Navigating a new climate can be difficult, especially when going from somewhere that’s notorious for being hot and humid all year round, to a city like Baltimore, where there are actual seasons and you have to dress differently for different times of the year, and most of the time you would freeze in most of the stuff you would normally wear back home. So here’s a post for anyone coming from the most southern state, or from anywhere warmer than Baltimore. Here are a few things that I learned from living here for three semesters that helped me survive this arctic tundra of a town.
1. Find a jacket that you love.
Finding the perfect jacket is essential to not freezing in a real winter scenario. The trick is to find a jacket that works functionally, but is also stylish and something that you’ll want to wear. I suggest looking for something with lots of insulation and easy to reach pockets, as well as a hood to keep your face protected. Also, finding a longer jacket means that more of you is protected from the elements. However, they key is that it also has to be an item of clothing that you find to be fashionable and are willing to wear all the time. Freshman year I had a big, green parka that resembled something you would wear if you were fighting the Russians in winter, or going on an expedition to the North Pole. It was definitely a very functional piece of clothing, with an uncountable number of pockets, a length that almost came down to my knees, and what felt like 6 inches of outerwear puffiness. But I hated wearing it, to the point that I would freeze in smaller jackets until it got cold enough so that it was absolutely necessary for me to wear it. Now, I have a jacket that is much more streamlined and simplified, that I love to wear, until it’s actually too warm for me to!
So, when I first experienced living in winter, I thought that all I really needed was a jacket, and that I could wear whatever I wanted to underneath. But layers make a huge difference in comfort and in warmth. The more layers you can fit underneath your outwear the better! It is also important to get a variety of layering items, and to make sure they fit nicely together. As pictured (on my sister), a great starting point can be a neutral turtleneck or other long sleeve tee, that can be made cute with either a graphic t-shirt on top, a chunky knit, or for a more trendy look, something like this furry vest, to add texture and warmth to your outfit! Layering is also a part of the outfit that allows you to diversify your winter looks, more so than the jacket you’ll be wearing all the time. This can range from a more casual and relaxed version as shown above to a more sophisticated look, with pieces like a button down or a pussy bow blouse as a first layer, coupled with items like tight knit sweaters or cardigans.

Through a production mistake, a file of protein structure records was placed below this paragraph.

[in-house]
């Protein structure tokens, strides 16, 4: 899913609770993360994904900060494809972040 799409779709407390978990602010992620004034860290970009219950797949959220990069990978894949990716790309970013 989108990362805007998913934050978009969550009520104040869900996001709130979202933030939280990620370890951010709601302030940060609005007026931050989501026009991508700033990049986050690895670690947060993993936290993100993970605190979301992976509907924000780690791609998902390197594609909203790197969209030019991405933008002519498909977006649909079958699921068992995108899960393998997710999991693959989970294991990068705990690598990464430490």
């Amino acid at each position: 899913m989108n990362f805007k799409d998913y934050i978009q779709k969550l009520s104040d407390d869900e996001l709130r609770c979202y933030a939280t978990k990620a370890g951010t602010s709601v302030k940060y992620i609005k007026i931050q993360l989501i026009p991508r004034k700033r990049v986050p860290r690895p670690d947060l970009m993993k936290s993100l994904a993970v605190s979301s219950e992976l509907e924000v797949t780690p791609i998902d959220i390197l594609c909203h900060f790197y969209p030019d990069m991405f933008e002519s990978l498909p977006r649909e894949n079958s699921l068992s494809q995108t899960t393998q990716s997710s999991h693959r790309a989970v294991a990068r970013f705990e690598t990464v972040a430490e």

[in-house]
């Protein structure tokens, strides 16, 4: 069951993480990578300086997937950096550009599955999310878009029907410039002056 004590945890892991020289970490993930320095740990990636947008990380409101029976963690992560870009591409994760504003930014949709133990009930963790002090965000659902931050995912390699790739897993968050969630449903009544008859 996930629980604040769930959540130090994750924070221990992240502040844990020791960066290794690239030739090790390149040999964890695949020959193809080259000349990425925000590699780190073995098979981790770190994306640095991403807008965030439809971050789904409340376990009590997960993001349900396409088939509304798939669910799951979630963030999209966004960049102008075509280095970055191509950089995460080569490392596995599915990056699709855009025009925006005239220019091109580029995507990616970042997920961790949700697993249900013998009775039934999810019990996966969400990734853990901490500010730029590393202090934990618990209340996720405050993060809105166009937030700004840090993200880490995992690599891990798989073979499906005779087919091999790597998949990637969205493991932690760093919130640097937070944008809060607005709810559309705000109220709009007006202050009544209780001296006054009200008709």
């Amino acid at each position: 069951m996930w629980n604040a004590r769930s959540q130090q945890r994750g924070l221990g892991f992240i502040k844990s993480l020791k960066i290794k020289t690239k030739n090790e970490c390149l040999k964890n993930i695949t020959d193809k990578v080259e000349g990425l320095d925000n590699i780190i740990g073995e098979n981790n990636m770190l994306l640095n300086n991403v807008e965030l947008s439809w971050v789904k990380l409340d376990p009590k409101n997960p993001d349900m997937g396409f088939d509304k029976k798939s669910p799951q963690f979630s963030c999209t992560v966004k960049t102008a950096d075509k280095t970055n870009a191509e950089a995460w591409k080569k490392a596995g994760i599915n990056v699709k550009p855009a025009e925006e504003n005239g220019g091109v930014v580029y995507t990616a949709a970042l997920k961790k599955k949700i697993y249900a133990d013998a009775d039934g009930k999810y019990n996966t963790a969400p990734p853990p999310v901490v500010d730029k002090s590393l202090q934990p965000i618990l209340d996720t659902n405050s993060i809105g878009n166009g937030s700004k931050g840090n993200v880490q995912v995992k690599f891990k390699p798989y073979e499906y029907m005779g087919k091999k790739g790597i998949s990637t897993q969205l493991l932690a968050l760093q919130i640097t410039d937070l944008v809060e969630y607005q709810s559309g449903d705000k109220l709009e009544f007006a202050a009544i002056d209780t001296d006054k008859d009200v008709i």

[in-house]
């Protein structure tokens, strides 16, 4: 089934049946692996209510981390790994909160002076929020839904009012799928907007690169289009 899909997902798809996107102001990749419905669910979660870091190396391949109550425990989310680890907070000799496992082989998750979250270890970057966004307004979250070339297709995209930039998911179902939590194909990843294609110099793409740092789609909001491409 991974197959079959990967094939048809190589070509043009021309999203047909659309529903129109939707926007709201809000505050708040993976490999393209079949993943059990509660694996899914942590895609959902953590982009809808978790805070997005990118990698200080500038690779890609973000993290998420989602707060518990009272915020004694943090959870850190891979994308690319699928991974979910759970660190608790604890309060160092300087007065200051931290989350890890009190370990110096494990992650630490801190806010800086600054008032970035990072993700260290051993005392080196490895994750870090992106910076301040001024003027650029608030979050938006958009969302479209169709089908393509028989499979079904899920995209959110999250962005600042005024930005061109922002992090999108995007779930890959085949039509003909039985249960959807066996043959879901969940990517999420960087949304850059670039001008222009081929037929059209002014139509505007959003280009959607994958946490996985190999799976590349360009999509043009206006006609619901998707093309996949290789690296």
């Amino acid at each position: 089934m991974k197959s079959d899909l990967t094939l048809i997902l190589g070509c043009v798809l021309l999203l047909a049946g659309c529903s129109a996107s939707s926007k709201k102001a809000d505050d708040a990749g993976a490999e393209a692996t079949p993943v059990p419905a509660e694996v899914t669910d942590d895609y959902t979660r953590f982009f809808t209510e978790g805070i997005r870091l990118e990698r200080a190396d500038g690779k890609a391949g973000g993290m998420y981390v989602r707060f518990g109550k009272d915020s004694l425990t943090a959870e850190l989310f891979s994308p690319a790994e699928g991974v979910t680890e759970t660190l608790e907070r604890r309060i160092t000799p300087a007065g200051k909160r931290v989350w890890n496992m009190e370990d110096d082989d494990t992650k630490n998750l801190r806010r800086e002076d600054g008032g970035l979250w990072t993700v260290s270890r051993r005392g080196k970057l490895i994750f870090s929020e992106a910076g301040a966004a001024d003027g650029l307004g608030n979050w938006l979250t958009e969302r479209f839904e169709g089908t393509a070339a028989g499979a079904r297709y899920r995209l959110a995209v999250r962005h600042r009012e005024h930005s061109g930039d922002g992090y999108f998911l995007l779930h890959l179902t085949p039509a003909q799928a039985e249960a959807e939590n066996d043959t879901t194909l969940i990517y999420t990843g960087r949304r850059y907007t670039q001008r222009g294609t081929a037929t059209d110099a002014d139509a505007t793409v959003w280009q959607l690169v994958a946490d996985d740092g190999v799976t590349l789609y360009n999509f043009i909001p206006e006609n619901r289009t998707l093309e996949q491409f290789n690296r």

3. Find winter accessories.
Another important element to a winter outfit that definitely has a learning curve for someone from a warm climate are all the accessories that go with it. I always find it really hard to pair scarves and hats with what I’m wearing. And for the longest time, even though they made my feel warmer, I always felt very constricted and uncomfortable in them. One tip I have for finding the easy to use winter accessories is to go two routes: you can either find hats, scarves, and gloves in neutral tones; or do the complete opposite and find them in bright patterns and colors. I find that these two extremes go the best with everything. Neutrals either compliment your outfit, or more vibrant accessories become the focal point. I usually try to pair more neutral accessories with more standout outfits, and save my more eccentric items with more toned down outfits, giving both options some balance. And even though at first I found these accessories to be hard to put on, with time I definitely became more used to it, and realized that they allowed me to not be so miserable outside, which makes them worth it to put on.
4. Don’t be afraid to stand out!
When buying new clothes for winter don’t be afraid to buy things that are flashy and wonderful and outside the norm. Just always do you, and don’t care too much if you contrast with the bleak season of winter. Wear whatever makes you happy and warm, inside and out.